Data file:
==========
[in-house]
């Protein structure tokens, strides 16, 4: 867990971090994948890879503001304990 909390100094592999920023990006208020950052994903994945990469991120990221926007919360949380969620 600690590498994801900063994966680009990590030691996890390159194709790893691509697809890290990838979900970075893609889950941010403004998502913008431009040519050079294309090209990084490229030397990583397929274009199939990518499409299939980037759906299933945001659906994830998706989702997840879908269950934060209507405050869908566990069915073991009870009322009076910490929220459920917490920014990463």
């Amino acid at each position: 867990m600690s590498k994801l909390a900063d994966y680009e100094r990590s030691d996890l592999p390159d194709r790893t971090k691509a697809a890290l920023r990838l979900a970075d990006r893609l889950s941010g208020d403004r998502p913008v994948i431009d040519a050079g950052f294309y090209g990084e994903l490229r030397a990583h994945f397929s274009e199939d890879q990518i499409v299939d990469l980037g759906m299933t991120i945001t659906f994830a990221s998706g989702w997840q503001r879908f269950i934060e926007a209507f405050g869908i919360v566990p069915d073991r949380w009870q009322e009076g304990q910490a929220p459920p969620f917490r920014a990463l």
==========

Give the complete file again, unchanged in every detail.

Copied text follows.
[in-house]
């Protein structure tokens, strides 16, 4: 867990971090994948890879503001304990 909390100094592999920023990006208020950052994903994945990469991120990221926007919360949380969620 600690590498994801900063994966680009990590030691996890390159194709790893691509697809890290990838979900970075893609889950941010403004998502913008431009040519050079294309090209990084490229030397990583397929274009199939990518499409299939980037759906299933945001659906994830998706989702997840879908269950934060209507405050869908566990069915073991009870009322009076910490929220459920917490920014990463």
């Amino acid at each position: 867990m600690s590498k994801l909390a900063d994966y680009e100094r990590s030691d996890l592999p390159d194709r790893t971090k691509a697809a890290l920023r990838l979900a970075d990006r893609l889950s941010g208020d403004r998502p913008v994948i431009d040519a050079g950052f294309y090209g990084e994903l490229r030397a990583h994945f397929s274009e199939d890879q990518i499409v299939d990469l980037g759906m299933t991120i945001t659906f994830a990221s998706g989702w997840q503001r879908f269950i934060e926007a209507f405050g869908i919360v566990p069915d073991r949380w009870q009322e009076g304990q910490a929220p459920p969620f917490r920014a990463l």